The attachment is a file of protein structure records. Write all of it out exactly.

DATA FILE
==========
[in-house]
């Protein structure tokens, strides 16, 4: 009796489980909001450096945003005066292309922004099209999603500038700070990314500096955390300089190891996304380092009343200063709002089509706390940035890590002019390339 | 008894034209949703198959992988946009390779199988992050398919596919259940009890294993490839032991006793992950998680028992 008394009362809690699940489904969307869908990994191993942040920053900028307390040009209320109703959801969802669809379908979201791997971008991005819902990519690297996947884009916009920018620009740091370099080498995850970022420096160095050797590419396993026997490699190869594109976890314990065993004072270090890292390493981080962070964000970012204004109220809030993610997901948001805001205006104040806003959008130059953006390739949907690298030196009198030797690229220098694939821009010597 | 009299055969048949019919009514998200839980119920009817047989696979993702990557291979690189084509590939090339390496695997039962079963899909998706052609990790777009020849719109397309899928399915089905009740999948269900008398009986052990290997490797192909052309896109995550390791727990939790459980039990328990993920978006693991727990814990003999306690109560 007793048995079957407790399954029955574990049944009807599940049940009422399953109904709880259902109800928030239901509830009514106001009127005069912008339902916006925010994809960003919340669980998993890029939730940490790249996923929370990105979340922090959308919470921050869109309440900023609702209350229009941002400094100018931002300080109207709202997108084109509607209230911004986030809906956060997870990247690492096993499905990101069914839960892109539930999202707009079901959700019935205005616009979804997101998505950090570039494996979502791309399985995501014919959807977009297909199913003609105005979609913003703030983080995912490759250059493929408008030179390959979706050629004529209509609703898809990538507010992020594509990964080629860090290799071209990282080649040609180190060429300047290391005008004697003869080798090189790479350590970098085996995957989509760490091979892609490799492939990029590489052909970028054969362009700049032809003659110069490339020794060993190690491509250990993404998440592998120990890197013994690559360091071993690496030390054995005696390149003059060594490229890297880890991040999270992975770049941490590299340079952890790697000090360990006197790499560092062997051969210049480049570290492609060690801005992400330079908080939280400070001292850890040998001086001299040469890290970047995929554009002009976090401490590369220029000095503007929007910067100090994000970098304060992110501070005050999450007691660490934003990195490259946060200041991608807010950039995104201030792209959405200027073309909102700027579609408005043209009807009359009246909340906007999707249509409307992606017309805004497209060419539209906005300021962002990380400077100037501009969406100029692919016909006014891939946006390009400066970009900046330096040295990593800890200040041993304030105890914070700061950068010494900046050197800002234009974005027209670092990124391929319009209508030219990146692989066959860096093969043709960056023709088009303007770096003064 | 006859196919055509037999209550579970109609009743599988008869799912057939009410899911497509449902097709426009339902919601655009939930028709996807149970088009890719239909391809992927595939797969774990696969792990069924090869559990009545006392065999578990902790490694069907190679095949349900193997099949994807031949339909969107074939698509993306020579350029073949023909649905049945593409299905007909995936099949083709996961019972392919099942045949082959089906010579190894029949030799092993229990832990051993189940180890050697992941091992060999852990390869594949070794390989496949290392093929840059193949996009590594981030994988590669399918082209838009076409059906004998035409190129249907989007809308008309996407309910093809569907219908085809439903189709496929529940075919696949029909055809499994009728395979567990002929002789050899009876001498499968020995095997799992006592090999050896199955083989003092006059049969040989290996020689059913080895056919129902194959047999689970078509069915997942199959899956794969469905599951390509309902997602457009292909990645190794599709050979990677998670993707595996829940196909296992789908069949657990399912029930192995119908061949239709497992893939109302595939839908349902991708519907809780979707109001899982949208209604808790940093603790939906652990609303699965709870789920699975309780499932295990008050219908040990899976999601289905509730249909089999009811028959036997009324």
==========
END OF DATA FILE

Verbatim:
[in-house]
């Protein structure tokens, strides 16, 4: 009796489980909001450096945003005066292309922004099209999603500038700070990314500096955390300089190891996304380092009343200063709002089509706390940035890590002019390339 | 008894034209949703198959992988946009390779199988992050398919596919259940009890294993490839032991006793992950998680028992 008394009362809690699940489904969307869908990994191993942040920053900028307390040009209320109703959801969802669809379908979201791997971008991005819902990519690297996947884009916009920018620009740091370099080498995850970022420096160095050797590419396993026997490699190869594109976890314990065993004072270090890292390493981080962070964000970012204004109220809030993610997901948001805001205006104040806003959008130059953006390739949907690298030196009198030797690229220098694939821009010597 | 009299055969048949019919009514998200839980119920009817047989696979993702990557291979690189084509590939090339390496695997039962079963899909998706052609990790777009020849719109397309899928399915089905009740999948269900008398009986052990290997490797192909052309896109995550390791727990939790459980039990328990993920978006693991727990814990003999306690109560 007793048995079957407790399954029955574990049944009807599940049940009422399953109904709880259902109800928030239901509830009514106001009127005069912008339902916006925010994809960003919340669980998993890029939730940490790249996923929370990105979340922090959308919470921050869109309440900023609702209350229009941002400094100018931002300080109207709202997108084109509607209230911004986030809906956060997870990247690492096993499905990101069914839960892109539930999202707009079901959700019935205005616009979804997101998505950090570039494996979502791309399985995501014919959807977009297909199913003609105005979609913003703030983080995912490759250059493929408008030179390959979706050629004529209509609703898809990538507010992020594509990964080629860090290799071209990282080649040609180190060429300047290391005008004697003869080798090189790479350590970098085996995957989509760490091979892609490799492939990029590489052909970028054969362009700049032809003659110069490339020794060993190690491509250990993404998440592998120990890197013994690559360091071993690496030390054995005696390149003059060594490229890297880890991040999270992975770049941490590299340079952890790697000090360990006197790499560092062997051969210049480049570290492609060690801005992400330079908080939280400070001292850890040998001086001299040469890290970047995929554009002009976090401490590369220029000095503007929007910067100090994000970098304060992110501070005050999450007691660490934003990195490259946060200041991608807010950039995104201030792209959405200027073309909102700027579609408005043209009807009359009246909340906007999707249509409307992606017309805004497209060419539209906005300021962002990380400077100037501009969406100029692919016909006014891939946006390009400066970009900046330096040295990593800890200040041993304030105890914070700061950068010494900046050197800002234009974005027209670092990124391929319009209508030219990146692989066959860096093969043709960056023709088009303007770096003064 | 006859196919055509037999209550579970109609009743599988008869799912057939009410899911497509449902097709426009339902919601655009939930028709996807149970088009890719239909391809992927595939797969774990696969792990069924090869559990009545006392065999578990902790490694069907190679095949349900193997099949994807031949339909969107074939698509993306020579350029073949023909649905049945593409299905007909995936099949083709996961019972392919099942045949082959089906010579190894029949030799092993229990832990051993189940180890050697992941091992060999852990390869594949070794390989496949290392093929840059193949996009590594981030994988590669399918082209838009076409059906004998035409190129249907989007809308008309996407309910093809569907219908085809439903189709496929529940075919696949029909055809499994009728395979567990002929002789050899009876001498499968020995095997799992006592090999050896199955083989003092006059049969040989290996020689059913080895056919129902194959047999689970078509069915997942199959899956794969469905599951390509309902997602457009292909990645190794599709050979990677998670993707595996829940196909296992789908069949657990399912029930192995119908061949239709497992893939109302595939839908349902991708519907809780979707109001899982949208209604808790940093603790939906652990609303699965709870789920699975309780499932295990008050219908040990899976999601289905509730249909089999009811028959036997009324």